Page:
I am not a father and unless I meet Mr Right with a preassembled family, it looks fairly likely that I am not going to be one. But I am an Uncle of two girls who are very dear to me.
I won’t pretend to understand the depth of despair and chaos that the parents of Alfie Evans have experienced and the profound grief they are now in. I have however witnessed the deep, highs and lows of the parenting of my friends. I am not qualified to speak of the reality of being a mum or dad.
I do not know whether those behind the scenes purporting to help this family are parents themselves, what I am more sure of however, is that they’ve not truly understood, and possibly not truly cared about their predicament.
Whilst I am delighted and at times, excited by the positive, potential potency of social media, the plight of this little boy strikes me as yet another sad reminder of its dark side. I am not going to debate the ethics of this situation, not least because there is a great deal of copy already written on that, but I am not convinced that either a law court or a fundamentalist Christian organisation is the appropriate forum either.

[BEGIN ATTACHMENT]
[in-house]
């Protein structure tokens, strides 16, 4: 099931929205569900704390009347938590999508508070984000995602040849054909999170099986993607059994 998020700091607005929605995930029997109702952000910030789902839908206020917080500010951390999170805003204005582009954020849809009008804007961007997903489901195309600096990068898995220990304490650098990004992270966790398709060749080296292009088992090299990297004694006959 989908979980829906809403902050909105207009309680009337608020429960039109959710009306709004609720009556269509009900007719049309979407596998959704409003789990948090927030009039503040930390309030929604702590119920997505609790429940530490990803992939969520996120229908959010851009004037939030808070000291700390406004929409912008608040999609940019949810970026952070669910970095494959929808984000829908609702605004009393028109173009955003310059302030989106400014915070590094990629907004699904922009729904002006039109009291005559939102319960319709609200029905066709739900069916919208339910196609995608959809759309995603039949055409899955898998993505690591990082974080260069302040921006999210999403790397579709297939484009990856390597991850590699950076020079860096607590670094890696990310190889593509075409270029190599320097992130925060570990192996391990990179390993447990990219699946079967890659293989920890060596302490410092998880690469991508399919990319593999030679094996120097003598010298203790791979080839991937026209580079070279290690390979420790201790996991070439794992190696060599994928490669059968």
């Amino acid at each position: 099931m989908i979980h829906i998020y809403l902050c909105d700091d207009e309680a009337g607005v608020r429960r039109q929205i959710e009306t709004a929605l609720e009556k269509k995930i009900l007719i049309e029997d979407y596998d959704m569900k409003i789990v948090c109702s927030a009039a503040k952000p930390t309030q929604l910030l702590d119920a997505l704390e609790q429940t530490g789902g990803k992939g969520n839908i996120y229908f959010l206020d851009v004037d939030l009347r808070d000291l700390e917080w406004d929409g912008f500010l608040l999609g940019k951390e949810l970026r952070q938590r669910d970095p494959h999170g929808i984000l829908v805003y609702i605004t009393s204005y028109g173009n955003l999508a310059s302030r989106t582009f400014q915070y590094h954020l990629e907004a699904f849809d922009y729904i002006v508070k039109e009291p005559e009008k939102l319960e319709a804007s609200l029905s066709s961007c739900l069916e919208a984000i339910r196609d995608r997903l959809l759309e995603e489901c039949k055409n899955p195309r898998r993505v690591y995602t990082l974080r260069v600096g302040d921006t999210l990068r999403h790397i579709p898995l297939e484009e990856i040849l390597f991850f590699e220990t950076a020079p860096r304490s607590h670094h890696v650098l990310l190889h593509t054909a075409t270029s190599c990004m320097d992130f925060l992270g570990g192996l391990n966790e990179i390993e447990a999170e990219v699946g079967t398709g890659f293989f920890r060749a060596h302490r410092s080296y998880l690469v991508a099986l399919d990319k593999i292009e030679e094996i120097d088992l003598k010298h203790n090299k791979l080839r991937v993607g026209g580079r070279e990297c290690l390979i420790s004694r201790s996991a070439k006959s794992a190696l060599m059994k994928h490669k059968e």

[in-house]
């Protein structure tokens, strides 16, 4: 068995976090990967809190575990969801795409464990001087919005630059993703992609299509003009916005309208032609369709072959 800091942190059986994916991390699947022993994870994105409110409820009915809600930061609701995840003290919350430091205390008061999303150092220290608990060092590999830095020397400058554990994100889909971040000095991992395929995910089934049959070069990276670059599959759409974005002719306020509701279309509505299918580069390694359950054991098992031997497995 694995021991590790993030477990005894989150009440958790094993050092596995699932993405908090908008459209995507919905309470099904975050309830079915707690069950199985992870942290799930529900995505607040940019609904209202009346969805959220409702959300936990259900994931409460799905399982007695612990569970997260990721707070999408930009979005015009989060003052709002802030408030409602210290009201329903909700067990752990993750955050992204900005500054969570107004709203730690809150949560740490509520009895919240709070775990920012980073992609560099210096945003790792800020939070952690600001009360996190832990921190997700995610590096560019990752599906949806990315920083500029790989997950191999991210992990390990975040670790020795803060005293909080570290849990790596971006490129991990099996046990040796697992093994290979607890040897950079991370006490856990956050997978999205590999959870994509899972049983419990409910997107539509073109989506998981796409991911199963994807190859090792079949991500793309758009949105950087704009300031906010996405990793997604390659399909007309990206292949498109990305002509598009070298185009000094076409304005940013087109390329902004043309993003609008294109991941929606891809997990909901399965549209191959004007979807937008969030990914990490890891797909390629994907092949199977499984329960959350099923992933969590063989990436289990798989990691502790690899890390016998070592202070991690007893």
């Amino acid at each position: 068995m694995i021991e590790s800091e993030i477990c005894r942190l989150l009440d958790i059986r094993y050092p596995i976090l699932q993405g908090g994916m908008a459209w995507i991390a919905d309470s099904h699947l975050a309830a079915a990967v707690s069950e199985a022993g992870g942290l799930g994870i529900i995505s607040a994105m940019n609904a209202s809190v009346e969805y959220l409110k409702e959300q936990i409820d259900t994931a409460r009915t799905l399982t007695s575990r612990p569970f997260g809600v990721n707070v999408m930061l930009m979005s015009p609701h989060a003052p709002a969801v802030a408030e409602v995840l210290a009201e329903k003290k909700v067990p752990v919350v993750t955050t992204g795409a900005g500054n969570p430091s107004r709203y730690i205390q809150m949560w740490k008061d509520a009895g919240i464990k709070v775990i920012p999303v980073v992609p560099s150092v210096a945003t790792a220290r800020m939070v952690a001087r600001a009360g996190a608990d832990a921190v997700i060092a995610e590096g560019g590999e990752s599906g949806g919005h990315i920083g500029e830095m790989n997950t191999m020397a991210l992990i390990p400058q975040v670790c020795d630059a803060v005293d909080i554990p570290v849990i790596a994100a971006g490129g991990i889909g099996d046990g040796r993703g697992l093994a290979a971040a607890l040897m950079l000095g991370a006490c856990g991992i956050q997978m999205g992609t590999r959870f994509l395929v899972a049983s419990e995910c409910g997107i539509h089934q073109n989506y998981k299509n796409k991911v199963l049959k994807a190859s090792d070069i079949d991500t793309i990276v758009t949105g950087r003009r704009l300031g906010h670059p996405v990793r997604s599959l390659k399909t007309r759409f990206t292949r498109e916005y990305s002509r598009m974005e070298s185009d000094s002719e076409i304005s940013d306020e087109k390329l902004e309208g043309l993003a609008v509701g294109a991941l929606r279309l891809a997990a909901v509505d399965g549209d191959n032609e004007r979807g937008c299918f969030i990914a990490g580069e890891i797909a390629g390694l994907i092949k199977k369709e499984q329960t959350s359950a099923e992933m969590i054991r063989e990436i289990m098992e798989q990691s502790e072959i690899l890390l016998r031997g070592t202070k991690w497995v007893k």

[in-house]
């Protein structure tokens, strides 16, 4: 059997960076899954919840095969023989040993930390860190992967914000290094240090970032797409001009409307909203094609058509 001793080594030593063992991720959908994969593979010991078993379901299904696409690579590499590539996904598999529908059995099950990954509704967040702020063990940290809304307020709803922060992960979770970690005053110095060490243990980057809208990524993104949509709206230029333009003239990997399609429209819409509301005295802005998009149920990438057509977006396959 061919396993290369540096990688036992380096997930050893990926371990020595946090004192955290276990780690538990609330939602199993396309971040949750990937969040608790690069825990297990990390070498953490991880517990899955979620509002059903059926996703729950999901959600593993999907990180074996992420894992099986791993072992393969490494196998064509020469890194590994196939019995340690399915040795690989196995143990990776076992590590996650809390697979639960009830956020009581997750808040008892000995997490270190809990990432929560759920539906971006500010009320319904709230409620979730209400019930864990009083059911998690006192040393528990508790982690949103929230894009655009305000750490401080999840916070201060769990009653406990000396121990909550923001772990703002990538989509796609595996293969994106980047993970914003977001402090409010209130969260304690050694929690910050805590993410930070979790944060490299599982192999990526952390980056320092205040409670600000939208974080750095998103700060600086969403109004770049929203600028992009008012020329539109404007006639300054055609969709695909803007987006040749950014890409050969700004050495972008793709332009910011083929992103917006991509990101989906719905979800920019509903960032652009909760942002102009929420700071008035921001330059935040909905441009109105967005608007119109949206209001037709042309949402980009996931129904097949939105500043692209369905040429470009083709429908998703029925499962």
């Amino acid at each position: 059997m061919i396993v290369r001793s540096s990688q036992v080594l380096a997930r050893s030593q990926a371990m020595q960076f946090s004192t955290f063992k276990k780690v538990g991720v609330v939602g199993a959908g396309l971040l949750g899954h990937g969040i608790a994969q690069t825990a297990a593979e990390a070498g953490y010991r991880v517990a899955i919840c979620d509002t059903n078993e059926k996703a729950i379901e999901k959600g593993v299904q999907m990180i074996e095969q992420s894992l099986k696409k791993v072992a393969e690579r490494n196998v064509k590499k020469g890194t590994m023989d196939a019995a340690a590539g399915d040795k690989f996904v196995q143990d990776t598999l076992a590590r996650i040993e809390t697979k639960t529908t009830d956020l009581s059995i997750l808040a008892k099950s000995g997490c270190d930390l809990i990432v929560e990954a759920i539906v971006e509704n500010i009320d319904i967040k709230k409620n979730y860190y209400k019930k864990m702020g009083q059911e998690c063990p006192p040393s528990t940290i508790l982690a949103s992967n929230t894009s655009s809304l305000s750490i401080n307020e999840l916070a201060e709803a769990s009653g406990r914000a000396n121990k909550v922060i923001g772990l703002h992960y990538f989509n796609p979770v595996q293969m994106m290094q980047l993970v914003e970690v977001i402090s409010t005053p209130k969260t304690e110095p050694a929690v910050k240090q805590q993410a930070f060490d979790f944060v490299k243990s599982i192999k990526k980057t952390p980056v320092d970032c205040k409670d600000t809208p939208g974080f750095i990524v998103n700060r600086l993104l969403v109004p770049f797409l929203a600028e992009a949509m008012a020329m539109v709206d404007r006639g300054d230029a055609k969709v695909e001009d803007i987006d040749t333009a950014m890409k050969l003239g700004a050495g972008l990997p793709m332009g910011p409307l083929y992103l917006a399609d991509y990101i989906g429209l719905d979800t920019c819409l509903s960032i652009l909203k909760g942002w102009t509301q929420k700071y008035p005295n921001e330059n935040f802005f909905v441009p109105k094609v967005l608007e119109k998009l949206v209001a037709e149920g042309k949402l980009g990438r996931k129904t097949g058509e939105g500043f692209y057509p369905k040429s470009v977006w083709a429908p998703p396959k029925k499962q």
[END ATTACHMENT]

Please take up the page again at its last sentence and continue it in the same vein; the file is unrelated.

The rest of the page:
I have in my own way experienced the fallibility of the NHS, but I have also experienced the dedication, desire and drive to do what is best for the patient in increasingly difficult circumstances of resource, demand and expectation.
I was perhaps not surprised, but certainly deeply saddened to read of the alleged involvement and facilitation by extreme viewed Christians for alternatives of Alfie’s care. I wonder how many of the enraged protesters sieging the hospital, terrifying staff and visitors alike, demanding supposedly black and white decisions in a messy world, were aware of such influences behind the scenes.
Bouncy castles on a busy roundabout, young children and babies as props, death threats to staff and violence outside a place of care, seems little to me to do with following Jesus’ will and the message of the Gospel, let alone the sanctity of all life, which apparently is what called one individual to move to Liverpool and ‘help’ a distraught family.